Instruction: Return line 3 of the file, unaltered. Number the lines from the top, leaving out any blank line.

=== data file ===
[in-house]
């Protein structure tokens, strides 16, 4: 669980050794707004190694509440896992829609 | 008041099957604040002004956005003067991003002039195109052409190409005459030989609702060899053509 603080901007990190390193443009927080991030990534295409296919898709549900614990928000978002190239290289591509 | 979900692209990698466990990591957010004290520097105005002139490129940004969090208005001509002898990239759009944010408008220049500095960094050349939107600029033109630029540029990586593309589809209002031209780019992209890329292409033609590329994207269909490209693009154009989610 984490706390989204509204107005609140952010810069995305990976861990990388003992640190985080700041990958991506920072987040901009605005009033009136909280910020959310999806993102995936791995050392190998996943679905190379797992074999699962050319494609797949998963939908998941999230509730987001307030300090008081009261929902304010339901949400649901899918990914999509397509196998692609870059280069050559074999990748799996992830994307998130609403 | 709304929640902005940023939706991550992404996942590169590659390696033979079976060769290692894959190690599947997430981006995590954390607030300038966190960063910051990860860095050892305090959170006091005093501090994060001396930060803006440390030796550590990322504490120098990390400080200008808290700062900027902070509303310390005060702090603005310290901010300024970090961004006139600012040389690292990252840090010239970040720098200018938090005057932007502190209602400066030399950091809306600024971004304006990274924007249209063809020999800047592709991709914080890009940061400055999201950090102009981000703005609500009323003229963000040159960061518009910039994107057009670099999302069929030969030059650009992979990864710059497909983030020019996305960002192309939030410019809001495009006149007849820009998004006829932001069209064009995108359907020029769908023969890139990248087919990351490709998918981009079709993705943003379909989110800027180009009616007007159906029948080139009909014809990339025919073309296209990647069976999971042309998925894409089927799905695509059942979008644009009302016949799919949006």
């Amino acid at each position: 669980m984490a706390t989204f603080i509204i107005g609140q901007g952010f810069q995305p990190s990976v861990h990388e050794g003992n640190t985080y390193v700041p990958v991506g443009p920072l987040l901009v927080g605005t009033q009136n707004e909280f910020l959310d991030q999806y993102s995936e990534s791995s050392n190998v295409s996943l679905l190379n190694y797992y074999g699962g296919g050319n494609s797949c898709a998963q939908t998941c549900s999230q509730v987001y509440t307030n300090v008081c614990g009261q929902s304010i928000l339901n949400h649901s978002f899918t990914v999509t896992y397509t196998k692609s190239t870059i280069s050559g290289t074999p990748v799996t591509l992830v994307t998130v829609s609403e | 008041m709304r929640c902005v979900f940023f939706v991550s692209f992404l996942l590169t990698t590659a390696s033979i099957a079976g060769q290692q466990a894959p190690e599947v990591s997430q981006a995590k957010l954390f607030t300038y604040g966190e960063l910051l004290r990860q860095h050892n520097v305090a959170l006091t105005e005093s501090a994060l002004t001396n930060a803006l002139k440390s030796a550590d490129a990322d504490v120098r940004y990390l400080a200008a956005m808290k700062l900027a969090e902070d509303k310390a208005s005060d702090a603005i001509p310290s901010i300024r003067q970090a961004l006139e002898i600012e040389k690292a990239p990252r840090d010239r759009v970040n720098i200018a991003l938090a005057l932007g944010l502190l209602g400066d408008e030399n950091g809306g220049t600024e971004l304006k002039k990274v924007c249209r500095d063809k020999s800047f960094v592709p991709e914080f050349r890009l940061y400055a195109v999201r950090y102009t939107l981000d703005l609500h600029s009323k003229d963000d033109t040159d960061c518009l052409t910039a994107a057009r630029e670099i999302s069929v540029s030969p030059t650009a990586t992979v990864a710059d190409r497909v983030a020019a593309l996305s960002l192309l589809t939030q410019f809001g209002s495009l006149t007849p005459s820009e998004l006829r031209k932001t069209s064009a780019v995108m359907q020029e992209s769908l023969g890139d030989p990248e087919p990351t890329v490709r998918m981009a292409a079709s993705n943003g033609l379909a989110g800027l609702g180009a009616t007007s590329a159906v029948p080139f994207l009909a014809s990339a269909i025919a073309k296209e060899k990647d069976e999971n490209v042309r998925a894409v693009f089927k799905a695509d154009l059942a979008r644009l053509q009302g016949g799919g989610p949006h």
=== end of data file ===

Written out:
């Amino acid at each position: 669980m984490a706390t989204f603080i509204i107005g609140q901007g952010f810069q995305p990190s990976v861990h990388e050794g003992n640190t985080y390193v700041p990958v991506g443009p920072l987040l901009v927080g605005t009033q009136n707004e909280f910020l959310d991030q999806y993102s995936e990534s791995s050392n190998v295409s996943l679905l190379n190694y797992y074999g699962g296919g050319n494609s797949c898709a998963q939908t998941c549900s999230q509730v987001y509440t307030n300090v008081c614990g009261q929902s304010i928000l339901n949400h649901s978002f899918t990914v999509t896992y397509t196998k692609s190239t870059i280069s050559g290289t074999p990748v799996t591509l992830v994307t998130v829609s609403e | 008041m709304r929640c902005v979900f940023f939706v991550s692209f992404l996942l590169t990698t590659a390696s033979i099957a079976g060769q290692q466990a894959p190690e599947v990591s997430q981006a995590k957010l954390f607030t300038y604040g966190e960063l910051l004290r990860q860095h050892n520097v305090a959170l006091t105005e005093s501090a994060l002004t001396n930060a803006l002139k440390s030796a550590d490129a990322d504490v120098r940004y990390l400080a200008a956005m808290k700062l900027a969090e902070d509303k310390a208005s005060d702090a603005i001509p310290s901010i300024r003067q970090a961004l006139e002898i600012e040389k690292a990239p990252r840090d010239r759009v970040n720098i200018a991003l938090a005057l932007g944010l502190l209602g400066d408008e030399n950091g809306g220049t600024e971004l304006k002039k990274v924007c249209r500095d063809k020999s800047f960094v592709p991709e914080f050349r890009l940061y400055a195109v999201r950090y102009t939107l981000d703005l609500h600029s009323k003229d963000d033109t040159d960061c518009l052409t910039a994107a057009r630029e670099i999302s069929v540029s030969p030059t650009a990586t992979v990864a710059d190409r497909v983030a020019a593309l996305s960002l192309l589809t939030q410019f809001g209002s495009l006149t007849p005459s820009e998004l006829r031209k932001t069209s064009a780019v995108m359907q020029e992209s769908l023969g890139d030989p990248e087919p990351t890329v490709r998918m981009a292409a079709s993705n943003g033609l379909a989110g800027l609702g180009a009616t007007s590329a159906v029948p080139f994207l009909a014809s990339a269909i025919a073309k296209e060899k990647d069976e999971n490209v042309r998925a894409v693009f089927k799905a695509d154009l059942a979008r644009l053509q009302g016949g799919g989610p949006h």